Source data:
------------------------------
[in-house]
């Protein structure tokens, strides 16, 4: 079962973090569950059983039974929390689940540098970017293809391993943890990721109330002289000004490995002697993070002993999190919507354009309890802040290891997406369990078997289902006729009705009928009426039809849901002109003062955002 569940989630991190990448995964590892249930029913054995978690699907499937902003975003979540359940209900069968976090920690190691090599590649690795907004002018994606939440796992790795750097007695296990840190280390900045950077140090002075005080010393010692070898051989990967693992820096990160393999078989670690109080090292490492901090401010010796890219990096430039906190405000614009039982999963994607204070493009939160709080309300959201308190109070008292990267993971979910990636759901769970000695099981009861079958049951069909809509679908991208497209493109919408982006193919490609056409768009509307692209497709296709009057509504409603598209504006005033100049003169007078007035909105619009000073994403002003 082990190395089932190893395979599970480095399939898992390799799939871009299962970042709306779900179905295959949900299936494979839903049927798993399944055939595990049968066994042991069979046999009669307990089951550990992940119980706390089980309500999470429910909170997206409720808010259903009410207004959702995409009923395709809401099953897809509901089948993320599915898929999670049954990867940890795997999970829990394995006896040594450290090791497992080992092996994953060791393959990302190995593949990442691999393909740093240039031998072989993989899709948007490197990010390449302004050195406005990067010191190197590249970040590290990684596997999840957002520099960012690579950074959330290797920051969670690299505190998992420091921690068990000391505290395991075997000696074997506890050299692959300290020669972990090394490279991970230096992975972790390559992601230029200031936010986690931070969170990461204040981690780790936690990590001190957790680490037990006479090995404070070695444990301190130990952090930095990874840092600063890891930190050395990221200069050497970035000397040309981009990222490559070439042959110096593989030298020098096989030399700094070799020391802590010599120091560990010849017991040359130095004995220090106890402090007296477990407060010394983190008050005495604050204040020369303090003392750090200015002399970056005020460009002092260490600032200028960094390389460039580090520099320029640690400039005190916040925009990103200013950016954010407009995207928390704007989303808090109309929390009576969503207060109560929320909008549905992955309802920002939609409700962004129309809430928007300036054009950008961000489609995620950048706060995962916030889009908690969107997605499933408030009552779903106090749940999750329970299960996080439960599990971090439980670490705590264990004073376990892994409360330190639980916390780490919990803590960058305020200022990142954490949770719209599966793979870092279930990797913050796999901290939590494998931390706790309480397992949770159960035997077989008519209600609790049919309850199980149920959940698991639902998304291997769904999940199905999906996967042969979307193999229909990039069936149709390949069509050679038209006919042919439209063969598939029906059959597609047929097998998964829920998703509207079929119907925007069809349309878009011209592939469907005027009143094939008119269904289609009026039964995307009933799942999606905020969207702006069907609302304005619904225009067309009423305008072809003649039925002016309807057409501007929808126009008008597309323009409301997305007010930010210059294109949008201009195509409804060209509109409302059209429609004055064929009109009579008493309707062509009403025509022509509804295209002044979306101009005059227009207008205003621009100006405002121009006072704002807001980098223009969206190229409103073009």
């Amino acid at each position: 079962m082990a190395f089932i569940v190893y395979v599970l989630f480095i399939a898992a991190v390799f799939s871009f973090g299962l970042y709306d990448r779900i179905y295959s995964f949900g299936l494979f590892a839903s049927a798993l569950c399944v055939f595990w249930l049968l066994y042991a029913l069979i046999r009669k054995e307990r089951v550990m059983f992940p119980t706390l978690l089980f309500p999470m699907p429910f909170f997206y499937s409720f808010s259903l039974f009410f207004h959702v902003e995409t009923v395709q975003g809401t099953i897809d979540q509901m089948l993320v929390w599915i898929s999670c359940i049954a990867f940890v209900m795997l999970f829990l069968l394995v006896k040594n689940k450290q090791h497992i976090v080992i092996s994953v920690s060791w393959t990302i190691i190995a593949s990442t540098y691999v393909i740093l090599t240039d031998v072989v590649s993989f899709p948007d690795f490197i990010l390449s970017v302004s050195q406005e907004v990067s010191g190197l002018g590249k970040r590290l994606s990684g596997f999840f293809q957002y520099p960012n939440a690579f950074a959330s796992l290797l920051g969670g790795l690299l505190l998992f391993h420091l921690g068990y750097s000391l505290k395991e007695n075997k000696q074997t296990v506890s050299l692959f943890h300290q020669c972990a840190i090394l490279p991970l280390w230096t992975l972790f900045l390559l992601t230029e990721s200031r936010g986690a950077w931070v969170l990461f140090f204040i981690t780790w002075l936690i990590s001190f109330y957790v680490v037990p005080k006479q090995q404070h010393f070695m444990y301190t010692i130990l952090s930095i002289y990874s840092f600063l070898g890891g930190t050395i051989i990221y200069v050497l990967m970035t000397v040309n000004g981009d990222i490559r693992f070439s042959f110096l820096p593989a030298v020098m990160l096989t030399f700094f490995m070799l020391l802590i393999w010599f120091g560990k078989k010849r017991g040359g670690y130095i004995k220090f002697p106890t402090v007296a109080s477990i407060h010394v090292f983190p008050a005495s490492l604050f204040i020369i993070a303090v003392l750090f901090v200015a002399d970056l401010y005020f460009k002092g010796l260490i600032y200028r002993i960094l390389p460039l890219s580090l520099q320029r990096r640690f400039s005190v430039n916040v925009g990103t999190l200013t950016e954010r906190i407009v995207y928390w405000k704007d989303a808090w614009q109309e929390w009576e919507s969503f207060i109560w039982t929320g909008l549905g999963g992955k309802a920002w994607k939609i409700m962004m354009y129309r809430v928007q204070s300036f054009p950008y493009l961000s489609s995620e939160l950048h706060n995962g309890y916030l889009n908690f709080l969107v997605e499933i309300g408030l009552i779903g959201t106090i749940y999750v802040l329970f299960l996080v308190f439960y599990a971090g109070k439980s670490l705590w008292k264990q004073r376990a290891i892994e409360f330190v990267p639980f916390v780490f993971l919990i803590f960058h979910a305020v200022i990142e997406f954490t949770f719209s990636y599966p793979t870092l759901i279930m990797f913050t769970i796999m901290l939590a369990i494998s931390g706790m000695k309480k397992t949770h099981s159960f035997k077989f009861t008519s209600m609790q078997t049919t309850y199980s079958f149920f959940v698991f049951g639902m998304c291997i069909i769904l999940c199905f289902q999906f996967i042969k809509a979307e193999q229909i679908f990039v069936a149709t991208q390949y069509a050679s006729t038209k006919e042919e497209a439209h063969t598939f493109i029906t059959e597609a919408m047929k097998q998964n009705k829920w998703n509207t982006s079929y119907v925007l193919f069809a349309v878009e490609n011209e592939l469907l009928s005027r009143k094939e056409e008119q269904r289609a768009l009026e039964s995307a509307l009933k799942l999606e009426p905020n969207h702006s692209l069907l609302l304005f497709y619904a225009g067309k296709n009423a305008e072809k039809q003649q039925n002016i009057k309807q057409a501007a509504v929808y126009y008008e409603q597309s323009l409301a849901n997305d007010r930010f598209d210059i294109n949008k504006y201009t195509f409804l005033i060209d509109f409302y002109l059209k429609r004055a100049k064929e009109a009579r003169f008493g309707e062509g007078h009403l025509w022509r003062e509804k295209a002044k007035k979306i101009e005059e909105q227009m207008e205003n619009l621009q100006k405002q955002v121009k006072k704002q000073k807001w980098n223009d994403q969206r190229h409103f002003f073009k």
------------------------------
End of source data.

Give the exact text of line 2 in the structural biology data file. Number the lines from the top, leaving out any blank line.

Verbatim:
């Protein structure tokens, strides 16, 4: 079962973090569950059983039974929390689940540098970017293809391993943890990721109330002289000004490995002697993070002993999190919507354009309890802040290891997406369990078997289902006729009705009928009426039809849901002109003062955002 569940989630991190990448995964590892249930029913054995978690699907499937902003975003979540359940209900069968976090920690190691090599590649690795907004002018994606939440796992790795750097007695296990840190280390900045950077140090002075005080010393010692070898051989990967693992820096990160393999078989670690109080090292490492901090401010010796890219990096430039906190405000614009039982999963994607204070493009939160709080309300959201308190109070008292990267993971979910990636759901769970000695099981009861079958049951069909809509679908991208497209493109919408982006193919490609056409768009509307692209497709296709009057509504409603598209504006005033100049003169007078007035909105619009000073994403002003 082990190395089932190893395979599970480095399939898992390799799939871009299962970042709306779900179905295959949900299936494979839903049927798993399944055939595990049968066994042991069979046999009669307990089951550990992940119980706390089980309500999470429910909170997206409720808010259903009410207004959702995409009923395709809401099953897809509901089948993320599915898929999670049954990867940890795997999970829990394995006896040594450290090791497992080992092996994953060791393959990302190995593949990442691999393909740093240039031998072989993989899709948007490197990010390449302004050195406005990067010191190197590249970040590290990684596997999840957002520099960012690579950074959330290797920051969670690299505190998992420091921690068990000391505290395991075997000696074997506890050299692959300290020669972990090394490279991970230096992975972790390559992601230029200031936010986690931070969170990461204040981690780790936690990590001190957790680490037990006479090995404070070695444990301190130990952090930095990874840092600063890891930190050395990221200069050497970035000397040309981009990222490559070439042959110096593989030298020098096989030399700094070799020391802590010599120091560990010849017991040359130095004995220090106890402090007296477990407060010394983190008050005495604050204040020369303090003392750090200015002399970056005020460009002092260490600032200028960094390389460039580090520099320029640690400039005190916040925009990103200013950016954010407009995207928390704007989303808090109309929390009576969503207060109560929320909008549905992955309802920002939609409700962004129309809430928007300036054009950008961000489609995620950048706060995962916030889009908690969107997605499933408030009552779903106090749940999750329970299960996080439960599990971090439980670490705590264990004073376990892994409360330190639980916390780490919990803590960058305020200022990142954490949770719209599966793979870092279930990797913050796999901290939590494998931390706790309480397992949770159960035997077989008519209600609790049919309850199980149920959940698991639902998304291997769904999940199905999906996967042969979307193999229909990039069936149709390949069509050679038209006919042919439209063969598939029906059959597609047929097998998964829920998703509207079929119907925007069809349309878009011209592939469907005027009143094939008119269904289609009026039964995307009933799942999606905020969207702006069907609302304005619904225009067309009423305008072809003649039925002016309807057409501007929808126009008008597309323009409301997305007010930010210059294109949008201009195509409804060209509109409302059209429609004055064929009109009579008493309707062509009403025509022509509804295209002044979306101009005059227009207008205003621009100006405002121009006072704002807001980098223009969206190229409103073009």